The National Association of Mortgage Brokers (NAMB) yesterday filed a lawsuit against the Federal Reserve regarding its forthcoming ban of yield spread premiums.
Effective April 1, yield spread premiums paid to mortgage brokers, along with loan officers employed by depository institutions, will effectively be banned.
Yield spread premiums (YSP) are paid out to mortgage brokers and their loan officers by banks and lenders when they sell borrowers a mortgage rate that is higher than what may have actually been qualified for.
For example, a borrower could be eligible for a rate of 4.75 percent on a 30-year fixed mortgage, but the broker/loan officer may sell the borrower a higher rate, such as 5.25 percent.
The resulting commission for selling the higher rate is what the Federal Reserve has taken issue with – mortgage brokers argue that the YSP can also be used to cover upfront closing costs, making homeownership more attainable.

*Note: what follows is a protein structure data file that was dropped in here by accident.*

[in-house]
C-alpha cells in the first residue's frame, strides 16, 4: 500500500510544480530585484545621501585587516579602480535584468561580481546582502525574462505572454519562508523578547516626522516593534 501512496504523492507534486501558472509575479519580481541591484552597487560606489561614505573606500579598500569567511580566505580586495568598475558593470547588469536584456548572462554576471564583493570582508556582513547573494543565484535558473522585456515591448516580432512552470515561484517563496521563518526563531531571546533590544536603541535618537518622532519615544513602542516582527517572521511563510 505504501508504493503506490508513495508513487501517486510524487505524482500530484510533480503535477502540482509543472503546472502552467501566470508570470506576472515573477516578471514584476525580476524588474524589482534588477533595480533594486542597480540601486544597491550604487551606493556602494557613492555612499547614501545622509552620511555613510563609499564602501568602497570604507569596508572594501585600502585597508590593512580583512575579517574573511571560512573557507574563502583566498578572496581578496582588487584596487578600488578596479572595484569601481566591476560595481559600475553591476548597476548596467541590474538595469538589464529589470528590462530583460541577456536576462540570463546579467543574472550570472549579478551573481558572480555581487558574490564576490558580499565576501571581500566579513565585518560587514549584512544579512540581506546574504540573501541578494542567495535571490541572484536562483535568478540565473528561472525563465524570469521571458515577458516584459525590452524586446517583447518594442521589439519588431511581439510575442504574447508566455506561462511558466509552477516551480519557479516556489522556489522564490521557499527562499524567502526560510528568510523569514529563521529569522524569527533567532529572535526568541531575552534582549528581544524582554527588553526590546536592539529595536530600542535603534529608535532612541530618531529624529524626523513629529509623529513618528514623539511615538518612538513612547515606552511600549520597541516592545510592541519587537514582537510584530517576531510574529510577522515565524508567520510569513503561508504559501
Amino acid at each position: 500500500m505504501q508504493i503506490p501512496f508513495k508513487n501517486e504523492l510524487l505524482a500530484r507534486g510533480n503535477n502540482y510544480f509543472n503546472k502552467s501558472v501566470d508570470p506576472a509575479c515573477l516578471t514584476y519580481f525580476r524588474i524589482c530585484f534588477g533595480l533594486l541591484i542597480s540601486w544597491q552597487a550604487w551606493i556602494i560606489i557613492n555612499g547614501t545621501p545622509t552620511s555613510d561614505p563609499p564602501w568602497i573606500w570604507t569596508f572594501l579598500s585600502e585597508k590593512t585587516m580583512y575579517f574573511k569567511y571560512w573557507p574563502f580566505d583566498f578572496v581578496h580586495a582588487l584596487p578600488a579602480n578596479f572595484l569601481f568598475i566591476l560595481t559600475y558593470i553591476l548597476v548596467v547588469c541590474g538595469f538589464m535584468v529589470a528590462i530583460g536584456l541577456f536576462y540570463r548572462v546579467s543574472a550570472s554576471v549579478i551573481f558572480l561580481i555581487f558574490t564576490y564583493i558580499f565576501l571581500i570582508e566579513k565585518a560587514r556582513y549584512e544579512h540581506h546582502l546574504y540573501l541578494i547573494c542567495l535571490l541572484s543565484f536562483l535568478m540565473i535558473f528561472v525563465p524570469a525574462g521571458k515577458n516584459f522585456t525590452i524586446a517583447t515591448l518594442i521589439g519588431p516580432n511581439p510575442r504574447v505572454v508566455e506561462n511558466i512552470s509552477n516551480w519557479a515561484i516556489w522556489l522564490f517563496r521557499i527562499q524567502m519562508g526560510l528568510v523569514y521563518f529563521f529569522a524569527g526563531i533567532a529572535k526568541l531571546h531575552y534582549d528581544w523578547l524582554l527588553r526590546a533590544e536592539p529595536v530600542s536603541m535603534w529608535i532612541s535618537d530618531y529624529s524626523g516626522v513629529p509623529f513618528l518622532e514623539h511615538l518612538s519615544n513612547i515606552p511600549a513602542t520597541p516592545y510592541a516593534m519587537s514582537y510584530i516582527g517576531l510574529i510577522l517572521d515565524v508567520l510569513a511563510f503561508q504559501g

But some mortgage brokers and loan officers double-dip, meaning they take YSP on the back-end, while also charging a loan origination fee in the front.
This double commission also lands the borrower in a higher monthly mortgage payment, increasing their chance of default.
The Fed’s final rule says a loan originator may not receive compensation based on the interest rate or other loan terms, and prohibits those who receive compensation directly from the consumer to also receive compensation from the lender or another party.
Retail Lenders Could Gain Unfair Advantage
However, retail banks and mortgage lenders also make commissions on the front and back-end, with the latter referred to as service release premium (SRP), when they sell off their loans on the secondary market.
They aren’t subject to rules on this because their commission is unknown until the mortgage is actually sold, if it is indeed sold at all.
Brokers have long argued that a YSP ban would lead to an unfair advantage for retail banks and mortgage lenders, while minimizing competition and driving up borrowing rates.
NAMB has argued that the ruling prohibits mortgage brokers from paying their loan officers commissions based on fees paid by the consumer, and believes the Federal Reserve should withdraw the rule and instead let the Bureau of Consumer Financial Protection (CFPB) sort it out.